In a statement, Toyota Motor Corp. offered its condolences and said it would work to improve monitoring of the health of its workers.
The Japanese Ministry of Health made news around the world in 1987, when they adopted and clarified the concept of karoshi as law; Japan is thought to be the only industrialized country which accepts death by overwork as a legal cause of death and can implicate both the company involved and the government in paying benefits to the person's survivors. Some might call these payments blood money.
In Japan, the average worker uses less than 50 percent of paid holidays, according to government data. Before any of us in America start to "tsk, tsk" those hard-working Japanese, try the following on for size, from a United Nations 2007 report: "US workers put in the longest hours on the job in industrialized nations, clocking up nearly 2,000 hours per capita in 1997, the equivalent of almost two working weeks more than their counterparts in Japan, where annual hours worked have been gradually declining since 1980, according to a statistical study of global labor trends. Americans also work the longest hours among industrialized countries, Japanese second longest. Europeans work less time, but register faster productivity gains."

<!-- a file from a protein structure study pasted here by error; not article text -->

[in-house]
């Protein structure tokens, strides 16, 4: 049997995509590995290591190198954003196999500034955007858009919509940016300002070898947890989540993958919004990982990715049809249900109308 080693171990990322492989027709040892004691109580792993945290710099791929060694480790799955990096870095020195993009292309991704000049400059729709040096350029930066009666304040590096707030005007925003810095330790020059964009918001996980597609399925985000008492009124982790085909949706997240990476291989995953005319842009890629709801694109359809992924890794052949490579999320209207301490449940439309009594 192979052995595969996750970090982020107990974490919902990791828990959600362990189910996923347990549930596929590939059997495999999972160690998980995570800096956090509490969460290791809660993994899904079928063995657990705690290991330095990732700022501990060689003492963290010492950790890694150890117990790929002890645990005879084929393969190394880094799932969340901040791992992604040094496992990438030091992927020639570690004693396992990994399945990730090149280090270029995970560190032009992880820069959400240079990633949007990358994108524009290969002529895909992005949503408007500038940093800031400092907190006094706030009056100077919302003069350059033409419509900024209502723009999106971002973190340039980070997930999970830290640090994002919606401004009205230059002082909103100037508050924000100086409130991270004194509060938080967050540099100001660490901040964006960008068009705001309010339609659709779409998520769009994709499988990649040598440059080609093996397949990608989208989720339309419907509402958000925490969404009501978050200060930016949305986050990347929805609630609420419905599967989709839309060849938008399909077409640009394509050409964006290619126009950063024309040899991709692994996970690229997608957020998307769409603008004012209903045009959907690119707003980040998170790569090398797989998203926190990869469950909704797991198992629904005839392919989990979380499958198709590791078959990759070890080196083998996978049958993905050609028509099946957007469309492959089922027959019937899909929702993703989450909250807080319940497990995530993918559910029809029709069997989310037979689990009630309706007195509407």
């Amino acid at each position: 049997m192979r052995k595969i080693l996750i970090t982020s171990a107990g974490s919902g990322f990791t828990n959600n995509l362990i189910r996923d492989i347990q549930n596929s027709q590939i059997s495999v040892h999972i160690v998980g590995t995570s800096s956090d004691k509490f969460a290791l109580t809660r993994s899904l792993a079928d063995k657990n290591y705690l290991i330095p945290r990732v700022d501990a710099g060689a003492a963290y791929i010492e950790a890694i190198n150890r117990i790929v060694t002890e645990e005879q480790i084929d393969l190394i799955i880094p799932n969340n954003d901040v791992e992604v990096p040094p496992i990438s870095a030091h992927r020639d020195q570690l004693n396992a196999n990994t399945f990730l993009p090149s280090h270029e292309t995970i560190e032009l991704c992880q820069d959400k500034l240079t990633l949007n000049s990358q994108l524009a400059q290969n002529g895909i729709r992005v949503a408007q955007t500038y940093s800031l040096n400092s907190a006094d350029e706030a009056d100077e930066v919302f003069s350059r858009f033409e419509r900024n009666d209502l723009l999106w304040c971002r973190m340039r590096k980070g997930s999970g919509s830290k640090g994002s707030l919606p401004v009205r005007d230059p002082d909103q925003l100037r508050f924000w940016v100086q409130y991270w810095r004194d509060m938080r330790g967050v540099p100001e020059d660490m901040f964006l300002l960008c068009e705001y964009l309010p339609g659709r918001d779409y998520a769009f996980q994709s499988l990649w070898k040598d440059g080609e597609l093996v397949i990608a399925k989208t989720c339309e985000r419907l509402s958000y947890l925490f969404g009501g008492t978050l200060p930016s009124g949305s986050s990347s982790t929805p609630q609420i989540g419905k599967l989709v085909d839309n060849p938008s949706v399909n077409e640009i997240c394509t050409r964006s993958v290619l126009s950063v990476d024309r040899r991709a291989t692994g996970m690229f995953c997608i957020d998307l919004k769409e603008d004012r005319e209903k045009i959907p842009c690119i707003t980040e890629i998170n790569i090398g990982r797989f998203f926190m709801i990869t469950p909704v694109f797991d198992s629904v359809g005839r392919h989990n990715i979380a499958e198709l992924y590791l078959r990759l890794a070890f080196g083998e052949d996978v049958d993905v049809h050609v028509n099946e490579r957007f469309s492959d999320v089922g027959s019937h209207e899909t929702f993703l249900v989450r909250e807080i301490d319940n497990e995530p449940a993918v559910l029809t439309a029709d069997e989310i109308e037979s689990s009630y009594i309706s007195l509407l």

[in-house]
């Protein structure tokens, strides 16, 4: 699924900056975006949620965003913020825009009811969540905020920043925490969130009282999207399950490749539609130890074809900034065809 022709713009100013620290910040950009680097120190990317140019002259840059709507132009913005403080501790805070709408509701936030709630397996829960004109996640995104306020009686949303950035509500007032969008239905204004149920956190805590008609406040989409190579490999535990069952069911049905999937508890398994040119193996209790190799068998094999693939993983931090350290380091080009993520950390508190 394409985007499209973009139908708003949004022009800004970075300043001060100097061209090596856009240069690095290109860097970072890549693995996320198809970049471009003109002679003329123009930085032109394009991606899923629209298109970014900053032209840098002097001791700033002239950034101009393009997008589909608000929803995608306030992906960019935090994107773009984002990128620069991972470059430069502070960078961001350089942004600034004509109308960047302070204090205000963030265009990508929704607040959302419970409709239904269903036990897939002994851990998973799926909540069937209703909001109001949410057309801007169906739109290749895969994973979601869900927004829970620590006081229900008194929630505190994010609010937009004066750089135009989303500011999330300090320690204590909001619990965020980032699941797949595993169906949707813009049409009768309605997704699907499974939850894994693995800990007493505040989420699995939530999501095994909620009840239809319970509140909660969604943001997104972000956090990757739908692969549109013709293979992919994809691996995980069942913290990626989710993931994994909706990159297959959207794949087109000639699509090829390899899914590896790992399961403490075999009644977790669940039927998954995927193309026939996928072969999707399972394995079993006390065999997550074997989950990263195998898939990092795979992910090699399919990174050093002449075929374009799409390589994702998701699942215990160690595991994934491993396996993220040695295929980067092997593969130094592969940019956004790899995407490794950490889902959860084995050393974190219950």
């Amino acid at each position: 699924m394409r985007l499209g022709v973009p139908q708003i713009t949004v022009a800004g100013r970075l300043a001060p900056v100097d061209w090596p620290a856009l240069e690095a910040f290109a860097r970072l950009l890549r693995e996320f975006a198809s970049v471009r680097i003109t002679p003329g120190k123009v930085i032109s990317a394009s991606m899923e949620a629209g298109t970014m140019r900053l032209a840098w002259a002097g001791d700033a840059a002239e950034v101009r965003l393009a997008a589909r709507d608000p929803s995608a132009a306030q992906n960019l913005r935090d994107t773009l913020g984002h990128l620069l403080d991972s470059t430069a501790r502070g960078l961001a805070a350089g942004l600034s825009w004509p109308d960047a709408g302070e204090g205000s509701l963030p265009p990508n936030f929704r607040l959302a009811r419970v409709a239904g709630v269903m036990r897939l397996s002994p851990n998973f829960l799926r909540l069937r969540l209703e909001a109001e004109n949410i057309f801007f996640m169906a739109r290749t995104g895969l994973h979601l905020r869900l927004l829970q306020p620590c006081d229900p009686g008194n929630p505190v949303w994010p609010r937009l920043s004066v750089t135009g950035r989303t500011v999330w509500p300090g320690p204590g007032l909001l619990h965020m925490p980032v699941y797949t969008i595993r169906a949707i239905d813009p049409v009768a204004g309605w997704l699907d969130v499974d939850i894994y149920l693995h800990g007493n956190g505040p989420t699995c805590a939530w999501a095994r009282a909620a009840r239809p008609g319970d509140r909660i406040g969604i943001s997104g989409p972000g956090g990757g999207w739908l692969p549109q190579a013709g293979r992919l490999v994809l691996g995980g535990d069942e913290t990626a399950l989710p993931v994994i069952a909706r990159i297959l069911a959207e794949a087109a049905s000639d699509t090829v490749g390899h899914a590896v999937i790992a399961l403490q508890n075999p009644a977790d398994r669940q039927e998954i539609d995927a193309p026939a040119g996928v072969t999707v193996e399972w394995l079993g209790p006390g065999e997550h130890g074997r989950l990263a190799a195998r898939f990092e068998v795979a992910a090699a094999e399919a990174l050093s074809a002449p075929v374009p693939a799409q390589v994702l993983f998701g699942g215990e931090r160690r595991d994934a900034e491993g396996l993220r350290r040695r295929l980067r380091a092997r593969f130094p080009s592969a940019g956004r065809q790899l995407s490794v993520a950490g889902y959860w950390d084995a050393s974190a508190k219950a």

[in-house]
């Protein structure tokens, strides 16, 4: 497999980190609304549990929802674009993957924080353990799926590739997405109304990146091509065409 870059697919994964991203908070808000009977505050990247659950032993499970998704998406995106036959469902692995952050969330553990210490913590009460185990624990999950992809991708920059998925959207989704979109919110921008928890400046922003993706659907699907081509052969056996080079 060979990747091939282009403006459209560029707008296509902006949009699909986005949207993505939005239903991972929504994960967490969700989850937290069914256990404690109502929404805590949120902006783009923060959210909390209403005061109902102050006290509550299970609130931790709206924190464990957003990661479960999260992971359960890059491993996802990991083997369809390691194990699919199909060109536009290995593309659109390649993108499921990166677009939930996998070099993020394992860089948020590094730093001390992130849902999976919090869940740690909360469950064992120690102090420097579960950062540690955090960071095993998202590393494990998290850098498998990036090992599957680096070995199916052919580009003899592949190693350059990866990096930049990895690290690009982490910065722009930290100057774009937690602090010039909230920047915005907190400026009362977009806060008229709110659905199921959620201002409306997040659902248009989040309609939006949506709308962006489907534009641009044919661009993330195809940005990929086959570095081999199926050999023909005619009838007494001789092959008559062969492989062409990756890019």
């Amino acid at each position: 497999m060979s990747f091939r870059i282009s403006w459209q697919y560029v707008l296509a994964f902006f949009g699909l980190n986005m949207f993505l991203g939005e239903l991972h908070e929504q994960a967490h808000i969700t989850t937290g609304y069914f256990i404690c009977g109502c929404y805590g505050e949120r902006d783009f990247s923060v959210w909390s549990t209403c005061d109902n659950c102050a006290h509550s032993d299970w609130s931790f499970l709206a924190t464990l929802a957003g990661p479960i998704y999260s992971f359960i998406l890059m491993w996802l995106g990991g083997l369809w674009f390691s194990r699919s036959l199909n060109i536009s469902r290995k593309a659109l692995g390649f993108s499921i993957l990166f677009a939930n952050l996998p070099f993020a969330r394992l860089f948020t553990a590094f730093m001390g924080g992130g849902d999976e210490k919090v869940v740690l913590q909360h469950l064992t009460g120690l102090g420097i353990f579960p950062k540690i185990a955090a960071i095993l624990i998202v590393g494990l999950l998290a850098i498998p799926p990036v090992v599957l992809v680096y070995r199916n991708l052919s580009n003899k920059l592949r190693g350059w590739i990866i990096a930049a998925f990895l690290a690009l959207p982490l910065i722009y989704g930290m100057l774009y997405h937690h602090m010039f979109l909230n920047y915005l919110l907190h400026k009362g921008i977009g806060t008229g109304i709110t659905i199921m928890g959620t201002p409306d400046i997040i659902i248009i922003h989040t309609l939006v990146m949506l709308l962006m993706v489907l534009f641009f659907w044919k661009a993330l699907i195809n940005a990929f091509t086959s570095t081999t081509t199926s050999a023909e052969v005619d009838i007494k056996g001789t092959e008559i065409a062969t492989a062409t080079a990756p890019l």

This is not the kind of contest where being "#1" means you're a winner. Trying to make death by overwork acceptable to any society, because survivors are able to get some monetary benefit is ridiculous, repulsive and outrageous.
Toyota remains a huge company which nonetheless can, at times, seemingly perform magic in the way they've been able to anticipate future technologies and then spend the money and hire the people to invent them, if no one else will or can. Competitor Honda is building robots to replace human workers on their assembly lines. Perhaps Toyota will find it in their corporate selves to do something more than "offer its condolences and work to improve monitoring of the health of its workers" if they're dropping dead on the assembly lines.